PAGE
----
To break up several people's despair at not being able to catch on to either dance, Jean chose to do a song that she thought most people would know. It's a fun dance that I don't remember the name of even though we've done it a lot. Everyone pretty much caught on and spirits lifted a whole lot. I don't like spending a lot of time on dances I already know because it's a class and I like to learn in class, but a quick break into something familiar is nice.
Then we went back to Cabalero and Jean retaught the dance club step. She said, everytime you do this, it's a dance club step. And then S mumbled behind me, Except for when you call it "BREAD." And then I completely lost it, between that comment and the prominent hair clip, I lost it. Then during the dance, I got lost a little because I was figuring out what the singer was saying. I came up with: you have to wait for the cowboy to come home to the house. That's the gist of it anyway.
Towards the end of class, Jean decided to teach us a quick dance with a Latin flair. This dance contained a lot of steps and was in some ways more difficult than Cabalero and definitely harder than French Toast. Why she chose to teach it only one time through and quickly put the music on with not much time left, I have no idea other than she's Jean and that's what she does. After confusing everyone, she asked what song she should do last because we had a few minutes left, and someone in the back asked to do the song that everyone already knows. We did that so everyone left with smiles.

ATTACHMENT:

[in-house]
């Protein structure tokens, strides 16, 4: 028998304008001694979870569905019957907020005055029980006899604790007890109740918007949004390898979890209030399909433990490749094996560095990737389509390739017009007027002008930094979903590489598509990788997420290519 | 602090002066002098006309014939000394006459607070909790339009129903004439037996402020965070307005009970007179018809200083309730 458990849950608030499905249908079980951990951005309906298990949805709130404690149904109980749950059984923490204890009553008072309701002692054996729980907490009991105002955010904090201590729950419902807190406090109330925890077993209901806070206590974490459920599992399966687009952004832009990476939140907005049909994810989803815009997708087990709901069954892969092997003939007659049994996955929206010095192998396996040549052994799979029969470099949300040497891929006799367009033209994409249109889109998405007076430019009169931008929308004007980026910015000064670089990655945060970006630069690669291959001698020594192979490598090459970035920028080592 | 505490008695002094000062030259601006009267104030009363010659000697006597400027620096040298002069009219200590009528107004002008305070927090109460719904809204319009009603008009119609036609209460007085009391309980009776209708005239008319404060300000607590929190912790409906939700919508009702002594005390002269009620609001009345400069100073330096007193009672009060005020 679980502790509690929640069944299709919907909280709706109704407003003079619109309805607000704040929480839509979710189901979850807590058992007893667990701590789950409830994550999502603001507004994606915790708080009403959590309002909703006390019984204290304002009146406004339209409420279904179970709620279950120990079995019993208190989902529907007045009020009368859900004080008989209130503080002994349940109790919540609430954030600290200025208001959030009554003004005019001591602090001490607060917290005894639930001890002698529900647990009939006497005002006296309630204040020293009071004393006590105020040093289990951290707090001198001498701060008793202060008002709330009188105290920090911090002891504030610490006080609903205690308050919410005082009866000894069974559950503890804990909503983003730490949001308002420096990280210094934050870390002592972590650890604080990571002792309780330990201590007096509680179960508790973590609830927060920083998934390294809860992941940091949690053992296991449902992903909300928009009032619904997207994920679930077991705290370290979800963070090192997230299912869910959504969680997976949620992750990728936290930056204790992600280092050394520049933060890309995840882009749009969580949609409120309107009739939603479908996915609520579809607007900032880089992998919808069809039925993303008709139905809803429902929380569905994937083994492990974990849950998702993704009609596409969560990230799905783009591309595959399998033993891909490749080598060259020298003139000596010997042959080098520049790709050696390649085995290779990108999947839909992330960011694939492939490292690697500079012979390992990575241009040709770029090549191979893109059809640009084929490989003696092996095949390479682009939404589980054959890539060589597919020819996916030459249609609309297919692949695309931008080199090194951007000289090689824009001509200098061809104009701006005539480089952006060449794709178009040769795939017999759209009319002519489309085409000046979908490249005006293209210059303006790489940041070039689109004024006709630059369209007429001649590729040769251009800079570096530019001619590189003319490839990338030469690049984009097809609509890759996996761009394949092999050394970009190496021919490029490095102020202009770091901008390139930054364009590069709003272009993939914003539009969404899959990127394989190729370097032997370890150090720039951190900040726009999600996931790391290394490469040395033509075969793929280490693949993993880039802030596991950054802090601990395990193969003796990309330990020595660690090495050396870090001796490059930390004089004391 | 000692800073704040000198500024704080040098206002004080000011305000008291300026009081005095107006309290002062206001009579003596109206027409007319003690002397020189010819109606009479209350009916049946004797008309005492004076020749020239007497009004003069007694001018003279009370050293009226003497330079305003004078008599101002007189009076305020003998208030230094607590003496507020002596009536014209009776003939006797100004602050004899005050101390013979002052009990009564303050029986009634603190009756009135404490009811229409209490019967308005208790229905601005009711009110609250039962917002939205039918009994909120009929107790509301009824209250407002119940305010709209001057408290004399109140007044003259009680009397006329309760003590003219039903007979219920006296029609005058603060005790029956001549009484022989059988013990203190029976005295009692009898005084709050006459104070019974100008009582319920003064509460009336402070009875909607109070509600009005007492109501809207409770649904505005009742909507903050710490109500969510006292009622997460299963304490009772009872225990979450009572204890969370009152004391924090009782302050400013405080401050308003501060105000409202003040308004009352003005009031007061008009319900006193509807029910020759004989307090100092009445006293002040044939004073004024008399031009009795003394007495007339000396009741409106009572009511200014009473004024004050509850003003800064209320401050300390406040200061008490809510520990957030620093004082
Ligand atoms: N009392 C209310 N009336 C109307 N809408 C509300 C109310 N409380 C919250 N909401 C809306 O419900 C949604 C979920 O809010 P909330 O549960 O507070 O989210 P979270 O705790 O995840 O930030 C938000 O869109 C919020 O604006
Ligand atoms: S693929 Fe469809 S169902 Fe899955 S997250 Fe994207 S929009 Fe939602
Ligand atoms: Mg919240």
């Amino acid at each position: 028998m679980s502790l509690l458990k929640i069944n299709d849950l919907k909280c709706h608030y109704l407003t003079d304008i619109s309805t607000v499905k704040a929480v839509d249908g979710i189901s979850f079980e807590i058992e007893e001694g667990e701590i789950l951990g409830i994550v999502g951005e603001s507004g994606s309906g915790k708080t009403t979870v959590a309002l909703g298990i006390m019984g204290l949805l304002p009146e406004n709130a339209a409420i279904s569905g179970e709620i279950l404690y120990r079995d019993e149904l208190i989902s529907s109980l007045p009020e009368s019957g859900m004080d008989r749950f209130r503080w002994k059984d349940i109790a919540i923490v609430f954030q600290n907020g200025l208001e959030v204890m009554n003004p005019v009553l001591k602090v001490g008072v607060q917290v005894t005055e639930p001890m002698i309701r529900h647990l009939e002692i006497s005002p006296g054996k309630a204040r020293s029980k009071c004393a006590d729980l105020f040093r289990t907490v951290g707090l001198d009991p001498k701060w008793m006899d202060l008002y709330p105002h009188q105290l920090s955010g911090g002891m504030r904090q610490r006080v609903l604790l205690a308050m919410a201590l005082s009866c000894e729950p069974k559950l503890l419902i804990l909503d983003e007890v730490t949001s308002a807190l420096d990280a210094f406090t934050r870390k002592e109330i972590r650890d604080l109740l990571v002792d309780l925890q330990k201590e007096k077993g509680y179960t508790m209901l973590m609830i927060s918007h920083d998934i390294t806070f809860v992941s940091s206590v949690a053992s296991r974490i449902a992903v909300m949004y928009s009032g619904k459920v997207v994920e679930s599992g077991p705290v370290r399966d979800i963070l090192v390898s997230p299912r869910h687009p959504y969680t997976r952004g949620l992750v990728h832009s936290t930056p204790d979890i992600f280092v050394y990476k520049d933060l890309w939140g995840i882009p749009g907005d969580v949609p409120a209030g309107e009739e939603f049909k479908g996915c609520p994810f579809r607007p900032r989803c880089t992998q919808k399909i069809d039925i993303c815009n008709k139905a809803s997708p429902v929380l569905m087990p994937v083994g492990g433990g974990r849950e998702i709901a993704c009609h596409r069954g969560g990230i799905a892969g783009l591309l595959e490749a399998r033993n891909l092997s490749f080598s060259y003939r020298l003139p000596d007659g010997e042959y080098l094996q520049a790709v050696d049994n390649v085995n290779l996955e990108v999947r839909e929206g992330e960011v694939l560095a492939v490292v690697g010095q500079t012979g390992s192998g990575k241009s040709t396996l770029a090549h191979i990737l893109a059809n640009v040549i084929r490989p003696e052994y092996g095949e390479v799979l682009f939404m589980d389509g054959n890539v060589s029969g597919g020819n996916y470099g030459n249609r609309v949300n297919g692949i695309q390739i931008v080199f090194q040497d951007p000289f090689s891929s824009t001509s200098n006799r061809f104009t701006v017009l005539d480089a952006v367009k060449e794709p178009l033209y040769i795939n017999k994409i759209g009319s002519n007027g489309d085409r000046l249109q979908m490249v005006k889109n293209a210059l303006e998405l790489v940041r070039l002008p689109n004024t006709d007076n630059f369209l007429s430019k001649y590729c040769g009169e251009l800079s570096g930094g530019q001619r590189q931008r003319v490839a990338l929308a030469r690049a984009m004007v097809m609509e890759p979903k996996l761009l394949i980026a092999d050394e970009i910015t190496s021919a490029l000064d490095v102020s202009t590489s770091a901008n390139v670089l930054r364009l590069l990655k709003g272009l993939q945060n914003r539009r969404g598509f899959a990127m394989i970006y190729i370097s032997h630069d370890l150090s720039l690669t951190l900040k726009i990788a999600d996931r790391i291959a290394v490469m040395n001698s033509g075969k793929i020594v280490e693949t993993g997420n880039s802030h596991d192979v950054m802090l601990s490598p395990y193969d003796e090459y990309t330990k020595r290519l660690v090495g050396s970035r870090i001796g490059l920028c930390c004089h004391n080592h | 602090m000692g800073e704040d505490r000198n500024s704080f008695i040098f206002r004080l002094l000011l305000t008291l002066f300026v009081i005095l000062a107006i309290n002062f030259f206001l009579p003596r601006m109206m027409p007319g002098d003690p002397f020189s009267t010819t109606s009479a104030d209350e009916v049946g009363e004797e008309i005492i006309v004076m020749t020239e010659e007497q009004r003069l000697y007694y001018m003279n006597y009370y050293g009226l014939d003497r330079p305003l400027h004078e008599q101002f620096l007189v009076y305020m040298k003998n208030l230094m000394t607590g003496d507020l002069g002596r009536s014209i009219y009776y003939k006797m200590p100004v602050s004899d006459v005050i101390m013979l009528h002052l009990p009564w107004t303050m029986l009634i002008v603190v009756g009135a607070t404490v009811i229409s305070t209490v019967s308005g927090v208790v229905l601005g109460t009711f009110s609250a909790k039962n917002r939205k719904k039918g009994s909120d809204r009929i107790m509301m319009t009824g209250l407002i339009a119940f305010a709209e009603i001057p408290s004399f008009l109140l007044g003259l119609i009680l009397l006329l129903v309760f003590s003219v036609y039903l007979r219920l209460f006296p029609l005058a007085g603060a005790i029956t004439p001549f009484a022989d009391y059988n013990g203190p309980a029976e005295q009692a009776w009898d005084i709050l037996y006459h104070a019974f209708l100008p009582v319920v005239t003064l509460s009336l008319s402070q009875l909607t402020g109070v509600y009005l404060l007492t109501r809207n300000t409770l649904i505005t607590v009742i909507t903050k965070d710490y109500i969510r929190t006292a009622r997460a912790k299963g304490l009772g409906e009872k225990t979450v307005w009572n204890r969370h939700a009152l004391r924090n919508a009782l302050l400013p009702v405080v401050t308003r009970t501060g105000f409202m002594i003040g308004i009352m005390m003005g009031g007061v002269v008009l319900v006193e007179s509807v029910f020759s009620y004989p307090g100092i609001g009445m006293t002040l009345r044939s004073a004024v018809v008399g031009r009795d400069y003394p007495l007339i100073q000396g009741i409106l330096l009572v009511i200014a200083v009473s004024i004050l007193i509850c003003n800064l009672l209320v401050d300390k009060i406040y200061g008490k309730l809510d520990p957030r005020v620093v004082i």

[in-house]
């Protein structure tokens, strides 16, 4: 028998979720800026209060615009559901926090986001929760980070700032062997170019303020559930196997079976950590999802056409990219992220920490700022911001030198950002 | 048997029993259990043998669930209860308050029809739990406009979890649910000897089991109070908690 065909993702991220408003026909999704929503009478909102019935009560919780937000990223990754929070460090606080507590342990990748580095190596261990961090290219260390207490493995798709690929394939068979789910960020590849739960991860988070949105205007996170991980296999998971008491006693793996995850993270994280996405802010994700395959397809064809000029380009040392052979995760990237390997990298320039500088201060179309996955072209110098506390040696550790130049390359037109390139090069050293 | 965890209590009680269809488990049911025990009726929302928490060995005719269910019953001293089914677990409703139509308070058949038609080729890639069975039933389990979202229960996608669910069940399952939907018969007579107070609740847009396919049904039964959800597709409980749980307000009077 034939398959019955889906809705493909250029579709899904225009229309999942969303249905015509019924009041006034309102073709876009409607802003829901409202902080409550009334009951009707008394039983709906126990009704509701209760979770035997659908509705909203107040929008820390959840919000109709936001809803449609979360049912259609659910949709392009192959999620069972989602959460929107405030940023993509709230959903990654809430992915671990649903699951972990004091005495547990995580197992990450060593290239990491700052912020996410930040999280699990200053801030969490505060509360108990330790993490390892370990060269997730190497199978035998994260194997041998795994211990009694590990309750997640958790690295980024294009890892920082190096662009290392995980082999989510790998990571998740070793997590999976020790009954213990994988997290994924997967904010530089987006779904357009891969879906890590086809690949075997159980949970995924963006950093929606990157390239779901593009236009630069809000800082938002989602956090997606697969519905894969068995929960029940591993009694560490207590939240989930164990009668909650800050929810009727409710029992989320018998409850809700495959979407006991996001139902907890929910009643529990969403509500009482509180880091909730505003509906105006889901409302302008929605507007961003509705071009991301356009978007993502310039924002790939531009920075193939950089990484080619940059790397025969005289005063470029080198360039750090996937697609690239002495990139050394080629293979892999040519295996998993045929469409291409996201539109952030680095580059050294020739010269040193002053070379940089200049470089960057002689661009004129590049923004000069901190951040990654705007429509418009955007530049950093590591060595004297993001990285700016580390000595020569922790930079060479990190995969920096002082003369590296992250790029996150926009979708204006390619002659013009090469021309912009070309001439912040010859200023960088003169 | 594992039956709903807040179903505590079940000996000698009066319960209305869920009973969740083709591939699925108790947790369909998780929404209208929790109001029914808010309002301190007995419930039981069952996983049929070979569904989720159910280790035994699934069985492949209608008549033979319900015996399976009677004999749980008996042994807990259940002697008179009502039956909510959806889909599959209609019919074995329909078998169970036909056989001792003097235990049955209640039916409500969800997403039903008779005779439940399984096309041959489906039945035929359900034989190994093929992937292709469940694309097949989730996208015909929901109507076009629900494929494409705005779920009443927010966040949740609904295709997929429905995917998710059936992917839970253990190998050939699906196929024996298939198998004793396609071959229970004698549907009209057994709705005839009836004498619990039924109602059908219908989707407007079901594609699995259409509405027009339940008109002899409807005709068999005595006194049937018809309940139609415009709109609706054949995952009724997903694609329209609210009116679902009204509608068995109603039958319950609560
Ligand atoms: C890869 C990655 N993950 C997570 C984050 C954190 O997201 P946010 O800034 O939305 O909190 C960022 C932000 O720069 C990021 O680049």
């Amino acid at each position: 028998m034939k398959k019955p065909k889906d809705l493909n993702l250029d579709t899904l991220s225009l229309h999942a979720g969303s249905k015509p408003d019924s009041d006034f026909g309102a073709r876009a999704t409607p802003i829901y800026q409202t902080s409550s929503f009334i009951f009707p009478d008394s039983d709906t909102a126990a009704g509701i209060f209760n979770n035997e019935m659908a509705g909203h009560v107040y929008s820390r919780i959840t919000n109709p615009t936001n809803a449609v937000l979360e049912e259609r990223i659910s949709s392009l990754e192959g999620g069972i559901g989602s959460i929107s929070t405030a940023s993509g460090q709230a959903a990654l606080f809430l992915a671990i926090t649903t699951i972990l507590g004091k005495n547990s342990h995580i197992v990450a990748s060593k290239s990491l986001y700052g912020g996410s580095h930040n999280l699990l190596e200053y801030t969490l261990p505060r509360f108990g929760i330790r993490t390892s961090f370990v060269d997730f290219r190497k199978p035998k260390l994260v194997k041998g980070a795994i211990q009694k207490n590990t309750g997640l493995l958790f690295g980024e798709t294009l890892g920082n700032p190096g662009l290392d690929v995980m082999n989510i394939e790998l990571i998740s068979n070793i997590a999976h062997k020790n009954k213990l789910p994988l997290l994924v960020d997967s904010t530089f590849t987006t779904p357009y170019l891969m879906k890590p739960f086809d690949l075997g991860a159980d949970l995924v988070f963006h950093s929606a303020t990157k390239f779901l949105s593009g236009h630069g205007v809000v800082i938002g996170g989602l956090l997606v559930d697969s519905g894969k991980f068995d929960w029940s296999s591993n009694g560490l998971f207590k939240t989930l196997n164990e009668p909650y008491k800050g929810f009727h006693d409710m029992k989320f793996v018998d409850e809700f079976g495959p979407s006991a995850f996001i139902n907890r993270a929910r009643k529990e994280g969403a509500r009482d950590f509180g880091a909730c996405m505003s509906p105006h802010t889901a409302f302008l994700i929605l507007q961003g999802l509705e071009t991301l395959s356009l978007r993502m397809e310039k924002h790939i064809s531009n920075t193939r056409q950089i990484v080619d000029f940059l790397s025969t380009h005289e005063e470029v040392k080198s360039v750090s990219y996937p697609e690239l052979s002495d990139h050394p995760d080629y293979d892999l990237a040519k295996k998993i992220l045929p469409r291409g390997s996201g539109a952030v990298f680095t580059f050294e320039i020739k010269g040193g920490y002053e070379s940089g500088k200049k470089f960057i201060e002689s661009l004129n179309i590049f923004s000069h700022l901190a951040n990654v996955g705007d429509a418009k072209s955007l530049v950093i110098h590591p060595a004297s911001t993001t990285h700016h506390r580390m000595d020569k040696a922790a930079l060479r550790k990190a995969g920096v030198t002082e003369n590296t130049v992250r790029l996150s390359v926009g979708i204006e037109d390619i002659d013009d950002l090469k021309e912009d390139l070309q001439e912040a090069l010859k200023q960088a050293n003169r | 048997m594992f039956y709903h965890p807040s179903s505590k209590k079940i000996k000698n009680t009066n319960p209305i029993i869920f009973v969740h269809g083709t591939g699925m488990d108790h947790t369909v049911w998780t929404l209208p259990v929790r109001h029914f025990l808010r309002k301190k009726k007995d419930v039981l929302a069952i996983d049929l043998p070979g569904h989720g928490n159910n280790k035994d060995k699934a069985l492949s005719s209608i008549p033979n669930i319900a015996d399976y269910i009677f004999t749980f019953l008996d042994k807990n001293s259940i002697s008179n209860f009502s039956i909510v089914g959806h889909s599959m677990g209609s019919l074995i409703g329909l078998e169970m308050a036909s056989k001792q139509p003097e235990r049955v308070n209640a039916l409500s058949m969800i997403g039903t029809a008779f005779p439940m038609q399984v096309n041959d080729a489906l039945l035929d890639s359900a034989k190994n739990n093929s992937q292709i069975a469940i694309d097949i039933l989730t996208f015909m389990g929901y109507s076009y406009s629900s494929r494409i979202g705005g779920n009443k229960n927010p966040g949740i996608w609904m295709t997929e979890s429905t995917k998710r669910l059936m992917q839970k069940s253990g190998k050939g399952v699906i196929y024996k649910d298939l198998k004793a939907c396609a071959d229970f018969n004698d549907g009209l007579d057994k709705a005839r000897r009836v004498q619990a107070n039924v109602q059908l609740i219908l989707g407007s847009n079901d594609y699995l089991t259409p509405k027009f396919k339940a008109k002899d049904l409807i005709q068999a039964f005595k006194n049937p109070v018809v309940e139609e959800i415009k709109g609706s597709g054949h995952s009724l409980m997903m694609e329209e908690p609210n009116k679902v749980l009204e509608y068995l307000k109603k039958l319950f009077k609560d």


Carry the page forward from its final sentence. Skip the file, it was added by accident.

On our way out, S got the idea to ask Jean to teach us two songs that people did at the beach that we didn't know. I wasn't asking because anything I suggest goes onto the list of Stuff We'll Never Do Again. So S asked, Do you know Jessie's Boys? Jean said, No, no one is doing that dance so I'm not going to learn it to teach something no one does. Heh heh. But wait, it gets better. S asked, How about Raise Your Glass? Jean gives her an automatic flat out, No. Then S goes, Awwww, and Jean goes, I don't like the words in that song. Heeeeheeeeheeeeeeeee. And THAT'S how to end class on a high note!
For S to learn: